How and Why to Include Volunteering on Your Resume
Author: Mike Scaletti
At The Job Shop volunteering is part of our mission statement and a huge part of our company culture. We think it is vitally important to be a responsible part of our community as a small business, and we encourage individuals to do the same! Not only is volunteering rewarding, it can also provide valuable experience and make you more desirable as a candidate.
When writing a resume your goal should be to provide employers a quick and easily digestible example of why you are a great fit for the role they have available. Normally you do this by listing your skills, professional experience, and education, however, you might also want to consider adding volunteer work. Volunteer work can help display to a potential employer your interests, skills, and commitment to self and community improvement. It can also help fill out resumes that have limited (or even no) professional experience.
Reasons to Include Volunteer Work On Your Resume
There are many reasons you might want to list your experiences volunteering on your resume. Among them are:
Giving examples of transferable skills. This is especially true if they are skills you wouldn't have been able to get in your previous position, and if you are changing careers.
Providing context for resume gaps. If you spent some of your time between jobs volunteering that can help mitigate any perceived resume weaknesses those gaps might cause.
Lending experience and skills to resumes that lack extensive professional experience. This is especially important for recent graduates who have limited or no experience working in their desired field.
In addition, if you are applying for a position in a field where volunteer work is highly valued, such as the non-profit sector or academia, listing volunteer work on your resume can be HUGELY beneficial.
How to List Volunteer Work on Your Resume
The first, and often best, option for including volunteer work on your resume is to simply include it in your professional experience section. This is an especially good option for those who have very limited professional experience, or who have had long gaps in employment.
Remember that you should generally only include the three to five most recent and relevant positions you have held in your professional experience section, so if you DO have expensive professional experience you may not want to include your volunteer work in that section.
In that case, the other option is to create a separate section for your volunteer work. It is important in this situation to include your volunteer work AFTER your relevant work experiences and internships on your resume.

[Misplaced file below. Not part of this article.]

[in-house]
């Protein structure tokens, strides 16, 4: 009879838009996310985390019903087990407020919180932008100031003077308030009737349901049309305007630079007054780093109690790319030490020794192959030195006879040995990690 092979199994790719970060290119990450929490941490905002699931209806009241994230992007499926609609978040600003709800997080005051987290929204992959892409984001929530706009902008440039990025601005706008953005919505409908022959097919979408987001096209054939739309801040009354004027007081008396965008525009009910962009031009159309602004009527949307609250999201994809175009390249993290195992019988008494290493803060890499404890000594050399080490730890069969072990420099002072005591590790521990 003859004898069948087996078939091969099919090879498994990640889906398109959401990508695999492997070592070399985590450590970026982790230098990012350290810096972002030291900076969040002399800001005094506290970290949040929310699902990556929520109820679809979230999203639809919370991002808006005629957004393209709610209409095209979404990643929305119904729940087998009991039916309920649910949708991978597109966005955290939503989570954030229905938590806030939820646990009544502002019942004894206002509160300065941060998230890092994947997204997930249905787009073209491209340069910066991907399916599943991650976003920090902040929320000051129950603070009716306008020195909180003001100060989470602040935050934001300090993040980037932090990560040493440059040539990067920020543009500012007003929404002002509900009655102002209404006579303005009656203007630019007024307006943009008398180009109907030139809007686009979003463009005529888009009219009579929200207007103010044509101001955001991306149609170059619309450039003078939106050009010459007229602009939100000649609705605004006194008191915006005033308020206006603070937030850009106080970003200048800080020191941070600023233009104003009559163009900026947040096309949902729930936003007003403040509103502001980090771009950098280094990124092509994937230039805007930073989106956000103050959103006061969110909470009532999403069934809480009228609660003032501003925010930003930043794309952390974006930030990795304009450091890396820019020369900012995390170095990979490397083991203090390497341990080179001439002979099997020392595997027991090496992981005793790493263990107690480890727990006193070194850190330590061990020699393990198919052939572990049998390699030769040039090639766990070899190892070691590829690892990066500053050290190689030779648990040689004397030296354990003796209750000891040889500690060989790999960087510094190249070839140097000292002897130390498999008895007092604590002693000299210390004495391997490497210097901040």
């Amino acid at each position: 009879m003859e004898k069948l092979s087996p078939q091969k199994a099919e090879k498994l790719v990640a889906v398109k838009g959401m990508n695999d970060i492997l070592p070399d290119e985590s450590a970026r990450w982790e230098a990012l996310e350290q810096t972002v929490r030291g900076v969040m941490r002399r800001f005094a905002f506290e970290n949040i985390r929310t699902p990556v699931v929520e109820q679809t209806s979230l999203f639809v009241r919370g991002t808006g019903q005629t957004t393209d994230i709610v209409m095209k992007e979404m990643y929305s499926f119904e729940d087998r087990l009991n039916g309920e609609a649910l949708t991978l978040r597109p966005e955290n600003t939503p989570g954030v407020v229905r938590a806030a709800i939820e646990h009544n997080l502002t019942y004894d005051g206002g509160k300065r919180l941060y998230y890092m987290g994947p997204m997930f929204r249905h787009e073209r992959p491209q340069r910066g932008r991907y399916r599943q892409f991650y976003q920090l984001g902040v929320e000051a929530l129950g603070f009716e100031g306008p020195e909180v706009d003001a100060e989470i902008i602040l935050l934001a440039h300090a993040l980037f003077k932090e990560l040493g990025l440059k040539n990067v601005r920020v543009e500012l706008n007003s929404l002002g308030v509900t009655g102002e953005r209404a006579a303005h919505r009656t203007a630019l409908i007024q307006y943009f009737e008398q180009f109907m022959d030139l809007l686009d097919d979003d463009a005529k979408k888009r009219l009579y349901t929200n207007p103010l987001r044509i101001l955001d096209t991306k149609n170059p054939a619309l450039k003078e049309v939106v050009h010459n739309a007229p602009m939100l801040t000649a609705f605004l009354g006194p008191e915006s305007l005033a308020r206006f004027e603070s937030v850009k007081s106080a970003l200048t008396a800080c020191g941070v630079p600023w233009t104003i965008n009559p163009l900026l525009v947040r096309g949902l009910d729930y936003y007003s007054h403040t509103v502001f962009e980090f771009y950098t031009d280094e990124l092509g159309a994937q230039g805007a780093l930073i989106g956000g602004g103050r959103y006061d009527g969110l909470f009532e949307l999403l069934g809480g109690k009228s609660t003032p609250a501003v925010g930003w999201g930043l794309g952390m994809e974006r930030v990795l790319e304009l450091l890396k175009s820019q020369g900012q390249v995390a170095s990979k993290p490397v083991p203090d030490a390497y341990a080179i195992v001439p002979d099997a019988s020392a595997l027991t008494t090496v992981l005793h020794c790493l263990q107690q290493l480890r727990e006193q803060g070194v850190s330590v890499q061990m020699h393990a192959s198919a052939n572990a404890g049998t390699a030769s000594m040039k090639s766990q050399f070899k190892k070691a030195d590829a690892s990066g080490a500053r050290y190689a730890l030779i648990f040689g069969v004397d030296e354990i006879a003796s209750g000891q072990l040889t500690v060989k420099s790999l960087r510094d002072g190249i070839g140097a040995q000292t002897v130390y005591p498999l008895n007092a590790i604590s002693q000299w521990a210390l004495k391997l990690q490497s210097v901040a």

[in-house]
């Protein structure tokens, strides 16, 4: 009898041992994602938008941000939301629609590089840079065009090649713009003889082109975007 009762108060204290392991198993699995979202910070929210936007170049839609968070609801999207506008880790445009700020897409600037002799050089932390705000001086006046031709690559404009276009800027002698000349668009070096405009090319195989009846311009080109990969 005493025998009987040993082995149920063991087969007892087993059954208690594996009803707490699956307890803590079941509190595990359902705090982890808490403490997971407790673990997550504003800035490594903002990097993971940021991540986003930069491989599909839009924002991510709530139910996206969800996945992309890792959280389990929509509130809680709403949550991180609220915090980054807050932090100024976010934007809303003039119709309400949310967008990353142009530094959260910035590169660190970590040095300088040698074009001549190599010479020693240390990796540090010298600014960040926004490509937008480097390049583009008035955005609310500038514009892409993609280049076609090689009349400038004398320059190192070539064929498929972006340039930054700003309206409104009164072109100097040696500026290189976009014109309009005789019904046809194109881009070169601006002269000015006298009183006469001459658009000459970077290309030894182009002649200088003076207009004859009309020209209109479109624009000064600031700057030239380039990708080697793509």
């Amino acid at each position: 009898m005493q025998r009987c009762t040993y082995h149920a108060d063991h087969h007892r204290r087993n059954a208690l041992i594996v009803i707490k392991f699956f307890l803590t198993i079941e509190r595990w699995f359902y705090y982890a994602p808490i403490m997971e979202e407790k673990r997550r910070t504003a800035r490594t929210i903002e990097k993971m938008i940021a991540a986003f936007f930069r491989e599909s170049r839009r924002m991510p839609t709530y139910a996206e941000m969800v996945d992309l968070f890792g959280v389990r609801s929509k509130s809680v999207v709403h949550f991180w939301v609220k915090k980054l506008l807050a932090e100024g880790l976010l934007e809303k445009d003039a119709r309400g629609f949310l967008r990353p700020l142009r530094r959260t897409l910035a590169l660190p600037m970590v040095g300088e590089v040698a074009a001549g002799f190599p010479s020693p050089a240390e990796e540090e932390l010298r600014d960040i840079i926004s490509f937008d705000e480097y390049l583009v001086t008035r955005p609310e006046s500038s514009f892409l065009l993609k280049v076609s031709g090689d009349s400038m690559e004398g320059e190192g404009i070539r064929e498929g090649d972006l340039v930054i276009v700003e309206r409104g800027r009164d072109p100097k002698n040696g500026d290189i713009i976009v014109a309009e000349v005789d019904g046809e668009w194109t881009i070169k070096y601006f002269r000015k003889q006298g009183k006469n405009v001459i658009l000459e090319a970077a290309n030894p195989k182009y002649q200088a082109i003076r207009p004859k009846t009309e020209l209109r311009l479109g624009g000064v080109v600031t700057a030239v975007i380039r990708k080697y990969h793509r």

Once you have those written out, create a new section, formatted the same way as your professional experience section but clearly labeled as volunteer work, and list any relevant volunteer positions you have held. This allows you to introduce the skills and experiences you have gained from volunteering without overshadowing or drowning out your professional experience. This could also be very valuable if you find out that the employer that you are applying with values hiring and supporting employees with rich non-professional lives (like The Job Shop!).
Additional Advice for Listing Volunteer Work
Be aware that like every other section of your resume, any volunteering that you include should be specifically tailored to the position you are applying for. You should be creating a bespoke resume that matches each job listing that you are responding to, both by studying the job listing itself and by researching the hiring company. This will ensure that any volunteer work you include gives you the best chance possible of landing the job.
One of the ways to do this is to scan a job listing for keywords and then include them in your resume. You want to pay special attention to the qualifications, required skills, and required experience sections for this. When you begin to understand what the employer's ideal candidate is, you can decide whether to include your volunteer experience and how you want to do so.
Finally, remember that everything you include on your resume is there to give you the best chance possible to land a job. Sometimes this will mean including your volunteer work and experiences, but often it will not. You should ONLY include your volunteer work if it works to give you an edge. In general, hiring managers only spend a few seconds scanning your resume, so make sure to consider carefully what you are including, and do a cost-benefit analysis. You have limited space and limited time. If you include your volunteer experience, what might the hiring manager not see instead, and is that worth it?
Good luck, and if you need further help with your job search, or with getting your resume ready, don't hesitate to reach out to The Job Shop!